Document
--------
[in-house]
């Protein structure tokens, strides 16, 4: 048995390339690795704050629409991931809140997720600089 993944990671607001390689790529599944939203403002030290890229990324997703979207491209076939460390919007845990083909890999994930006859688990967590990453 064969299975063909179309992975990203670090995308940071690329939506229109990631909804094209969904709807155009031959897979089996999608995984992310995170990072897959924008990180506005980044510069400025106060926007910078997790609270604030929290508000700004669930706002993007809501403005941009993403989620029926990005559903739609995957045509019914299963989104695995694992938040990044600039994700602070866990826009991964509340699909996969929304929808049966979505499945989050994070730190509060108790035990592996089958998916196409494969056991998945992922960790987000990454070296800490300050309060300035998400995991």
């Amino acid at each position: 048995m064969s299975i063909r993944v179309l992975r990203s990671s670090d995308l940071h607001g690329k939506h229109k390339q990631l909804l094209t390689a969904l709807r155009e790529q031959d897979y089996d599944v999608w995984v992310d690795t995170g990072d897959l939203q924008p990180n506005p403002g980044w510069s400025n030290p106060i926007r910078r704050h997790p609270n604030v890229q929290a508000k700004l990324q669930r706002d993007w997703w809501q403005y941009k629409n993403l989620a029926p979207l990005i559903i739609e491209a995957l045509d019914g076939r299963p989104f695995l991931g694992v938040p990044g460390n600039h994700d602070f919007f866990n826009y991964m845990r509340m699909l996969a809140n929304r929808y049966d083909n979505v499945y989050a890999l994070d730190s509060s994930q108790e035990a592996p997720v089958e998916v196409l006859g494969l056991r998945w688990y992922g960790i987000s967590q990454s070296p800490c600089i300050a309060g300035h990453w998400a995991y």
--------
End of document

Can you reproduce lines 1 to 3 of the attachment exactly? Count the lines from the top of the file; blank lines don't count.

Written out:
[in-house]
């Protein structure tokens, strides 16, 4: 048995390339690795704050629409991931809140997720600089 993944990671607001390689790529599944939203403002030290890229990324997703979207491209076939460390919007845990083909890999994930006859688990967590990453 064969299975063909179309992975990203670090995308940071690329939506229109990631909804094209969904709807155009031959897979089996999608995984992310995170990072897959924008990180506005980044510069400025106060926007910078997790609270604030929290508000700004669930706002993007809501403005941009993403989620029926990005559903739609995957045509019914299963989104695995694992938040990044600039994700602070866990826009991964509340699909996969929304929808049966979505499945989050994070730190509060108790035990592996089958998916196409494969056991998945992922960790987000990454070296800490300050309060300035998400995991």
């Amino acid at each position: 048995m064969s299975i063909r993944v179309l992975r990203s990671s670090d995308l940071h607001g690329k939506h229109k390339q990631l909804l094209t390689a969904l709807r155009e790529q031959d897979y089996d599944v999608w995984v992310d690795t995170g990072d897959l939203q924008p990180n506005p403002g980044w510069s400025n030290p106060i926007r910078r704050h997790p609270n604030v890229q929290a508000k700004l990324q669930r706002d993007w997703w809501q403005y941009k629409n993403l989620a029926p979207l990005i559903i739609e491209a995957l045509d019914g076939r299963p989104f695995l991931g694992v938040p990044g460390n600039h994700d602070f919007f866990n826009y991964m845990r509340m699909l996969a809140n929304r929808y049966d083909n979505v499945y989050a890999l994070d730190s509060s994930q108790e035990a592996p997720v089958e998916v196409l006859g494969l056991r998945w688990y992922g960790i987000s967590q990454s070296p800490c600089i300050a309060g300035h990453w998400a995991y």